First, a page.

Publisher loses appeal in Meghan battle over privacy

Meghan Markle has hit out at the publisher of The Mail on Sunday after it lost an appeal against her privacy victory over a handwritten letter to her estranged father.

Meghan (40), sued Associated Newspapers Limited (ANL), also the publisher of MailOnline, over five articles that reproduced parts of a “personal and private” letter to Thomas Markle (77) in August 2018.

She won her case earlier this year when a High Court judge ruled in her favour without a full trial.

ANL brought an appeal against that decision and, at a three-day hearing last month, argued the case should go to a trial on Meghan’s claims against the publisher – including breach of privacy and copyright.

However, the appeal was dismissed by Court of Appeal judges in a ruling yesterday.

In a statement after the judgment was made public, Meghan accused ANL of treating the court case as  a “game with no rules”.

She said: “This is a victory not just for me, but for anyone who has ever felt scared to stand up for what’s right.

“While this win is precedent-setting, what matters most is that we are now collectively brave enough to reshape a tabloid industry that conditions people to be cruel and profits from the lies and pain that they create.

“From day one I have treated this lawsuit as an important measure of right versus wrong. The defendant has treated it as a game with no rules.

“The longer they dragged it out, the more they could twist facts and manipulate the public (even during the appeal itself), making a straightforward case extraordinarily convoluted in order to generate more headlines and sell more newspapers – a model that rewards chaos above truth.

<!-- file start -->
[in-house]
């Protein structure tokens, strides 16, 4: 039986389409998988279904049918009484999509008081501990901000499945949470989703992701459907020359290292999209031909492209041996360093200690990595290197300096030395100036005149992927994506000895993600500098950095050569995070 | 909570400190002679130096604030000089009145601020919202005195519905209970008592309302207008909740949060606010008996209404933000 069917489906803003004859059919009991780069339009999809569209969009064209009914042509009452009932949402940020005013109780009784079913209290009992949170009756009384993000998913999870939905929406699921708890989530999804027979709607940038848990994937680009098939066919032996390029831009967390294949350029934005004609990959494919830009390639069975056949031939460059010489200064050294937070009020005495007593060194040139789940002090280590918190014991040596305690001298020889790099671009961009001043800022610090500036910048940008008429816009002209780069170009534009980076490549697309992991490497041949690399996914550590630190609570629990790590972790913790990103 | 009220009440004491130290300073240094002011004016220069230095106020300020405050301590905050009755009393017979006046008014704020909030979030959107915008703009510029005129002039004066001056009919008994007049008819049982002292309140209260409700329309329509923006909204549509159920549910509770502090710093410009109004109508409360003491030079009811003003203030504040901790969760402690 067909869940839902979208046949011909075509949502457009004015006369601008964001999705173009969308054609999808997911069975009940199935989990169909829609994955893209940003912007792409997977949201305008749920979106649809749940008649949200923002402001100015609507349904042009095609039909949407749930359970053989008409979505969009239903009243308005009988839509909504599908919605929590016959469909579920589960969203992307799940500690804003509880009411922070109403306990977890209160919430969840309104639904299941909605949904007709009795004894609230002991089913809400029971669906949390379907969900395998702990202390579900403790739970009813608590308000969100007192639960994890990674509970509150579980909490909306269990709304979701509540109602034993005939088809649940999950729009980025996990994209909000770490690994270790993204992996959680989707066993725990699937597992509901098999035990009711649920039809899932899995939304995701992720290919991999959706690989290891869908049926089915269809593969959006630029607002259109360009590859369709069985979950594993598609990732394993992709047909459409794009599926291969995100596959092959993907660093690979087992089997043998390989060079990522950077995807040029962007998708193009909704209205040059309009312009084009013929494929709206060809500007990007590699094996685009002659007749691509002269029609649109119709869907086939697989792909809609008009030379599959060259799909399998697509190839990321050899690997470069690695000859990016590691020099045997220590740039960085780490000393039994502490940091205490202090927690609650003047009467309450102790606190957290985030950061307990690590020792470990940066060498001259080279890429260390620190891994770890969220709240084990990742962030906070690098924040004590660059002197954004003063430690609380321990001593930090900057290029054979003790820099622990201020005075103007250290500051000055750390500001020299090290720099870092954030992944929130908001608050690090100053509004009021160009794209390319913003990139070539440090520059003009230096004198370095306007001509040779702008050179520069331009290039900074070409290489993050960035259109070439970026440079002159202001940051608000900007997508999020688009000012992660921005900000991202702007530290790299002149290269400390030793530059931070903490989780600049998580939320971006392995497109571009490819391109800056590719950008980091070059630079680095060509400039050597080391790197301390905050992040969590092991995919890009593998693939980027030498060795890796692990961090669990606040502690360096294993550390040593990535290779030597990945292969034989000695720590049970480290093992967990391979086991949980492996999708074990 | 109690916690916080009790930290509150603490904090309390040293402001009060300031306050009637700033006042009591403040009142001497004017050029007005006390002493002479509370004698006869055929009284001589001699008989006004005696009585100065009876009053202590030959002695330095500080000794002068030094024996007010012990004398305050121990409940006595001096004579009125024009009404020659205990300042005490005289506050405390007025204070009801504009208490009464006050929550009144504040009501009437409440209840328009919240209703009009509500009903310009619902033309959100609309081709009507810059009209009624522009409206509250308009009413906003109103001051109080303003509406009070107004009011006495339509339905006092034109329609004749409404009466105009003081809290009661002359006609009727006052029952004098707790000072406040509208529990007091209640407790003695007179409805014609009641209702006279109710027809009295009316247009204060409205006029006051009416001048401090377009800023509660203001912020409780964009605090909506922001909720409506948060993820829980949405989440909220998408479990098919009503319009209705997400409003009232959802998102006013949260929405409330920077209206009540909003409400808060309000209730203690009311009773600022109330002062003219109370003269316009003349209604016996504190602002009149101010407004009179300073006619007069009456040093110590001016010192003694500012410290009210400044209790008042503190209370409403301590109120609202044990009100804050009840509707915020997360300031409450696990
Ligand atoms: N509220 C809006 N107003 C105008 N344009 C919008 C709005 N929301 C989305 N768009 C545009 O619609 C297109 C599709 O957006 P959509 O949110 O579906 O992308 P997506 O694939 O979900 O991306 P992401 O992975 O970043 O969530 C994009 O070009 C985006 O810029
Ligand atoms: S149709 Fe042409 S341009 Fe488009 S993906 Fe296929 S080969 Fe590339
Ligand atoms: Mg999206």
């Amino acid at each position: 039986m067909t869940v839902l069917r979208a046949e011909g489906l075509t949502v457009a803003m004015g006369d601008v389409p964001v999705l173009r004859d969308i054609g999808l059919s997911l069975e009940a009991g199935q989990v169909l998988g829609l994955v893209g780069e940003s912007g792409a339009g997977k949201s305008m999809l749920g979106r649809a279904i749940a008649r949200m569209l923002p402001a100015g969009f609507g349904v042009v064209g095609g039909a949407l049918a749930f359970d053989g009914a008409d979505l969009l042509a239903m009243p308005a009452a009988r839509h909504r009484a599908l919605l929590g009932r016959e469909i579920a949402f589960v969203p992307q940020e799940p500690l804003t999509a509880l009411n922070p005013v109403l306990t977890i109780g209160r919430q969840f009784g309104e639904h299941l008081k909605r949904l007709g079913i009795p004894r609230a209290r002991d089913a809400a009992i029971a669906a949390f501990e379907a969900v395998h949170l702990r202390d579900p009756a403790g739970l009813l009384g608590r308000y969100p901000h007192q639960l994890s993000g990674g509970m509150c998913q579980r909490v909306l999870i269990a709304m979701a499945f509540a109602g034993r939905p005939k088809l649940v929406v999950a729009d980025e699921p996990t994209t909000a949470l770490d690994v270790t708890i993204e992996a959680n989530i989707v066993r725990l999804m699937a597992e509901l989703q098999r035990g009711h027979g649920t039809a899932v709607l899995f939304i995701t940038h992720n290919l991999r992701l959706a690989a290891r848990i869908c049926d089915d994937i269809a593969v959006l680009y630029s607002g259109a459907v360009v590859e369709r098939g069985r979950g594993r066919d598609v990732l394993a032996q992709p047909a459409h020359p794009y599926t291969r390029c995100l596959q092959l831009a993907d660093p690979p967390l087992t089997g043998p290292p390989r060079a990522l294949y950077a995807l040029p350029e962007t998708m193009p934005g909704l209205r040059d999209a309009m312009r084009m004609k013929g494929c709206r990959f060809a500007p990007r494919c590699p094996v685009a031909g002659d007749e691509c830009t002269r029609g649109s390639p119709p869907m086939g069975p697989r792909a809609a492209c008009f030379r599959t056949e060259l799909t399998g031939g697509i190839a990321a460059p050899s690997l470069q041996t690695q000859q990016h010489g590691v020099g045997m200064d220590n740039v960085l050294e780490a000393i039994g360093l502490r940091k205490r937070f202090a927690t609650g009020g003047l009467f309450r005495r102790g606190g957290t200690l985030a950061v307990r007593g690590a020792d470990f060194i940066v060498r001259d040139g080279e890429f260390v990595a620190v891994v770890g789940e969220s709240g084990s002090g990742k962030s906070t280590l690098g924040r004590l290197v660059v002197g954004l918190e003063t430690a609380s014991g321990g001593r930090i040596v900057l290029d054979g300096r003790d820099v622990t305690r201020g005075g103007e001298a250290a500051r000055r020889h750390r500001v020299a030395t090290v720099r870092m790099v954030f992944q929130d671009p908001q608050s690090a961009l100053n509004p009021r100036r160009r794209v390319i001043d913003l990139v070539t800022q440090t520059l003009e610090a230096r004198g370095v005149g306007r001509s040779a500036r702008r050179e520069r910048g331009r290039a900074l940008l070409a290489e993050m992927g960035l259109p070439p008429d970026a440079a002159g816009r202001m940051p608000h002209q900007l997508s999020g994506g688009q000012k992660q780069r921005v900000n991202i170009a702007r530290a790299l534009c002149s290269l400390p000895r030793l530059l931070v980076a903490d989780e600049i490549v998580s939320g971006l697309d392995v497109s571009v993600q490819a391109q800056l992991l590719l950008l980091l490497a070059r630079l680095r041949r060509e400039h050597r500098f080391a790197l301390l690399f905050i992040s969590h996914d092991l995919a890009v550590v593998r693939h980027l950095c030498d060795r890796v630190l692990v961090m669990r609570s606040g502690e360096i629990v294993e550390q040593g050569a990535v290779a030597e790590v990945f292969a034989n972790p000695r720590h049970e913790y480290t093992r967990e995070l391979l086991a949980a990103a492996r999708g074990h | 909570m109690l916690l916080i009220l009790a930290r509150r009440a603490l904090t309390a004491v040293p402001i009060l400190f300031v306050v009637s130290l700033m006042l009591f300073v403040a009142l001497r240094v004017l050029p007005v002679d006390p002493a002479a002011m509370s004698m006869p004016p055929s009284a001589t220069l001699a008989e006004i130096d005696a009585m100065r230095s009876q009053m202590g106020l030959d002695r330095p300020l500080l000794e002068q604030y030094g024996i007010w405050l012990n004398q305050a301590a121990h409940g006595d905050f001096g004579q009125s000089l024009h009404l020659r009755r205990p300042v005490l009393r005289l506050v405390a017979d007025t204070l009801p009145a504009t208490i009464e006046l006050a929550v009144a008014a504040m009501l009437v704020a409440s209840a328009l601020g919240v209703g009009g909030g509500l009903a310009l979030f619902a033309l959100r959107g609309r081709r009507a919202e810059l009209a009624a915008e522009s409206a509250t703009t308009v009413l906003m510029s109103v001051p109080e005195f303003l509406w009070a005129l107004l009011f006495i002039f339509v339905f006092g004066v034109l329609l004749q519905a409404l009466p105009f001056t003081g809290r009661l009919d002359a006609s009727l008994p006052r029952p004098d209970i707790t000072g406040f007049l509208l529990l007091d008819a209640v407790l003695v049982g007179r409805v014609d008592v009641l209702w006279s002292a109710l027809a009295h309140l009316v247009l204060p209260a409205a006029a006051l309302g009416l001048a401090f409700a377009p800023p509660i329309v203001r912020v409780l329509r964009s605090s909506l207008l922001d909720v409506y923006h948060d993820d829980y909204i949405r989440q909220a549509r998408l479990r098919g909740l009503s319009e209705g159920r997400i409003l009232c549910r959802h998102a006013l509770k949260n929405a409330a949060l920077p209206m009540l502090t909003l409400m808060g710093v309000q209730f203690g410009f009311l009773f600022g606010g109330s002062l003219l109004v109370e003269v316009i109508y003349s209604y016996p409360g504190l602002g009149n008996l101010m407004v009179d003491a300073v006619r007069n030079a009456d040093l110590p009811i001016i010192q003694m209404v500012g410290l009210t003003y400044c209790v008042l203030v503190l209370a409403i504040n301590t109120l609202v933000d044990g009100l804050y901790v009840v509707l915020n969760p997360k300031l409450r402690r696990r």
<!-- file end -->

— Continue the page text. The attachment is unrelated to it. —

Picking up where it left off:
“In the nearly three years since this began, I have been patient in the face of deception, intimidation and calculated attacks.

“Today, the courts ruled in my favour – again – cementing that The Mail on Sunday, owned by Lord Jonathan Rothermere, has broken the law.”

Lawyers representing the publisher said at the earlier hearing that Mr Markle wished to counter points made by friends of Meghan who had given an interview to People magazine in the US.

Andrew Caldecott QC, for the publisher, told the court the article accused Mr Markle of having “cold-shouldered” his daughter in the run-up to her wedding to Prince Harry and of having lied about her shutting him out.

The barrister also said the article implied Mr Markle had given a “cynical and self-interested response” and ignored her pleas for reconciliation in a “loving letter” – all while Meghan remained “dutiful” and supportive of him.

Dismissing the publisher’s appeal, Judge Geoffrey Vos said: “It was hard to see what evidence could have been adduced at trial that would have altered the situation.

He upheld the High Court’s decision that the duchess had a “reasonable expectation of privacy” in the contents of the letter.

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